Part of the reason investment banking boutiques such as SG Cowen and Thomas Weisel are plotting IPOs are worries about having a source of permanent capitala problem that plagues most private firms in the industry, according to Brad Hintz, an analyst at Bernstein Research and an ex-Lehman Brothers cfo.
"As partners leave you can delay the taking out of capital, but you can't stop it," said Hintz. The capital that leaves the firms serves the base for their operations, whether it's merchant banking or underwriting. "[When partners leave,] you have to pay out the capital and are constantly planning around your partnerships."
The analyst points to the recent IPO successes of Greenhill in May of last year, and to a lesser extent Lazard, in May of this year, which also may have prompted other shops to consider tapping the public markets.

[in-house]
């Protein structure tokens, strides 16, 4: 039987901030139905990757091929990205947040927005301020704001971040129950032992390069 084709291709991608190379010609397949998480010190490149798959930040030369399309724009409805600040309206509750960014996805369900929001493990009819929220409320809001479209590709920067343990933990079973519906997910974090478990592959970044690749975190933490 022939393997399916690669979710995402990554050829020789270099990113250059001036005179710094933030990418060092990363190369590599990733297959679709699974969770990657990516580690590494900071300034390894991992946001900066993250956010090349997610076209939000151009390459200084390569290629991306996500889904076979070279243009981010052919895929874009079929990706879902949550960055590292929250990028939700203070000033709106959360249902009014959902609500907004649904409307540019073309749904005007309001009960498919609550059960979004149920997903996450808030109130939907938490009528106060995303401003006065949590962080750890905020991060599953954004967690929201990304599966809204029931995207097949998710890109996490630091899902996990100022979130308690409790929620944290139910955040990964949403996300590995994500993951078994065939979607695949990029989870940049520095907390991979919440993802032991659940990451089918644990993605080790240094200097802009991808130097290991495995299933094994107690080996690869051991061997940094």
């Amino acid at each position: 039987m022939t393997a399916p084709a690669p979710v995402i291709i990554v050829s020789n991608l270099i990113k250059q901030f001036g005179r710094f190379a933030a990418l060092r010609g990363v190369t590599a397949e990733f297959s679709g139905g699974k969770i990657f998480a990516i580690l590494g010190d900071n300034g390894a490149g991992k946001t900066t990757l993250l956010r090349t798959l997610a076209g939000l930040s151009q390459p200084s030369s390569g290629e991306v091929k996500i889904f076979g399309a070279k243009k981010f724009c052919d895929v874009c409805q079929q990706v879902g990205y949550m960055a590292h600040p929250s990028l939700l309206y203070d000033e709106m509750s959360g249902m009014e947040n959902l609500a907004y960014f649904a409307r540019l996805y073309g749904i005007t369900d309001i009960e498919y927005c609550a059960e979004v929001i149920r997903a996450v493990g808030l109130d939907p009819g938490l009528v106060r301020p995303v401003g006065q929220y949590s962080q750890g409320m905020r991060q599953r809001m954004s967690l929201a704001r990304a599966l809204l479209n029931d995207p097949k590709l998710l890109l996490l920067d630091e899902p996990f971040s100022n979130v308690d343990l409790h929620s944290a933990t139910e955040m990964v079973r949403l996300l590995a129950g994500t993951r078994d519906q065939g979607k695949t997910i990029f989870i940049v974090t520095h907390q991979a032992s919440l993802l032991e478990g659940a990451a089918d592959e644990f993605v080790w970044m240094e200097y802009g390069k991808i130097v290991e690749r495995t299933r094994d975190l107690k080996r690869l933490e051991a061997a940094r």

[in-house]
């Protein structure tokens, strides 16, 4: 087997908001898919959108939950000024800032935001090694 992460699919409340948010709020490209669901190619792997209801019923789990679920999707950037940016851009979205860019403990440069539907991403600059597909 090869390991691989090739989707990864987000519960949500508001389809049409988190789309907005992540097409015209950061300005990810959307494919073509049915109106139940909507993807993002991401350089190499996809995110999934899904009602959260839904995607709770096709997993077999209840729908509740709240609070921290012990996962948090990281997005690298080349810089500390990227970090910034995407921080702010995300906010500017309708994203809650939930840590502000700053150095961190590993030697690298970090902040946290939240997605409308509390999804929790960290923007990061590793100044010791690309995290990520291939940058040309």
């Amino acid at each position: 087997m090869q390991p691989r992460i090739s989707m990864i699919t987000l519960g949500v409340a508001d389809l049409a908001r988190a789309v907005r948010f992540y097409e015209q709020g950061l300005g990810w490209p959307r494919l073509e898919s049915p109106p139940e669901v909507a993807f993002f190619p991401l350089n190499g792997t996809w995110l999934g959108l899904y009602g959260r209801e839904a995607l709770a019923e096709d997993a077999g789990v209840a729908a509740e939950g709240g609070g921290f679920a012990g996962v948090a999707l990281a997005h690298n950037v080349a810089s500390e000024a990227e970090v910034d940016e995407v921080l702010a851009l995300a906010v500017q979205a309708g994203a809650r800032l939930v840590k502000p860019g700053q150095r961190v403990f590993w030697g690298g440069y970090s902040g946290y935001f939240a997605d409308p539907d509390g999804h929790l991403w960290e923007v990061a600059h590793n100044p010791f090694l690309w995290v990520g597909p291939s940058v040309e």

Last week Thomas Weisel filed its S-1 and the week before SG Cowen announced plans to go public. W.R. Hambrecht has been rumored to be plotting an offering as well, but so far there has been no official word on an offering. "I know they had talked about it, but I'm not sure where the board is on that right now," said one person close to the firm. Clay Corbus, co-ceo of Hambrecht didn't return calls by press time; Ann Akichika, spokeswoman at Thomas Weisel and Jean Calleja, spokesman at SG Cowen, declined to comment citing quiet periods.